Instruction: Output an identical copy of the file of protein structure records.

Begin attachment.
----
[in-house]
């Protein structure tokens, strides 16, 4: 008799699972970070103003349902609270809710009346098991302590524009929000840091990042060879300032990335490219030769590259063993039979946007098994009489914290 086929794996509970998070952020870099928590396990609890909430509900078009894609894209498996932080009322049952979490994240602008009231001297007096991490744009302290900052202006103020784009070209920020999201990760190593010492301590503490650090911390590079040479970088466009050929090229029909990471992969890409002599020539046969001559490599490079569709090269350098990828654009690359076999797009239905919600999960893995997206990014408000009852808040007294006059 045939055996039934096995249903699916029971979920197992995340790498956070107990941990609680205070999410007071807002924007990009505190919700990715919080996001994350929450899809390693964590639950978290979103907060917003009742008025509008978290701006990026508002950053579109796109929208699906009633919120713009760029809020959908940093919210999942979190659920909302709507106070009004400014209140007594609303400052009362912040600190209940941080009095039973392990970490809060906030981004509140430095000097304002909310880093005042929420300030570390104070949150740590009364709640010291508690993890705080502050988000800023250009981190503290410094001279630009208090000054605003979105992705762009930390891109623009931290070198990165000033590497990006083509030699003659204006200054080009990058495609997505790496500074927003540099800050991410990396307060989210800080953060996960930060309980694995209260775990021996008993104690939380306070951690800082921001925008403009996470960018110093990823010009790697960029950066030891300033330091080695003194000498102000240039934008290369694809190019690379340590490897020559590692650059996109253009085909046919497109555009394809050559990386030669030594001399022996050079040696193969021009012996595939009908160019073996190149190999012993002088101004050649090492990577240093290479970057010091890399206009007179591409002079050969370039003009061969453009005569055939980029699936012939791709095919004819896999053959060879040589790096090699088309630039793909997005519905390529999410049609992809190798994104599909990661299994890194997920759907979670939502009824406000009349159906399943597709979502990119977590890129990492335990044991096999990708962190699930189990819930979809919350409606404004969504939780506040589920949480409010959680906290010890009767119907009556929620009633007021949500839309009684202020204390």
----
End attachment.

[in-house]
């Protein structure tokens, strides 16, 4: 008799699972970070103003349902609270809710009346098991302590524009929000840091990042060879300032990335490219030769590259063993039979946007098994009489914290 086929794996509970998070952020870099928590396990609890909430509900078009894609894209498996932080009322049952979490994240602008009231001297007096991490744009302290900052202006103020784009070209920020999201990760190593010492301590503490650090911390590079040479970088466009050929090229029909990471992969890409002599020539046969001559490599490079569709090269350098990828654009690359076999797009239905919600999960893995997206990014408000009852808040007294006059 045939055996039934096995249903699916029971979920197992995340790498956070107990941990609680205070999410007071807002924007990009505190919700990715919080996001994350929450899809390693964590639950978290979103907060917003009742008025509008978290701006990026508002950053579109796109929208699906009633919120713009760029809020959908940093919210999942979190659920909302709507106070009004400014209140007594609303400052009362912040600190209940941080009095039973392990970490809060906030981004509140430095000097304002909310880093005042929420300030570390104070949150740590009364709640010291508690993890705080502050988000800023250009981190503290410094001279630009208090000054605003979105992705762009930390891109623009931290070198990165000033590497990006083509030699003659204006200054080009990058495609997505790496500074927003540099800050991410990396307060989210800080953060996960930060309980694995209260775990021996008993104690939380306070951690800082921001925008403009996470960018110093990823010009790697960029950066030891300033330091080695003194000498102000240039934008290369694809190019690379340590490897020559590692650059996109253009085909046919497109555009394809050559990386030669030594001399022996050079040696193969021009012996595939009908160019073996190149190999012993002088101004050649090492990577240093290479970057010091890399206009007179591409002079050969370039003009061969453009005569055939980029699936012939791709095919004819896999053959060879040589790096090699088309630039793909997005519905390529999410049609992809190798994104599909990661299994890194997920759907979670939502009824406000009349159906399943597709979502990119977590890129990492335990044991096999990708962190699930189990819930979809919350409606404004969504939780506040589920949480409010959680906290010890009767119907009556929620009633007021949500839309009684202020204390």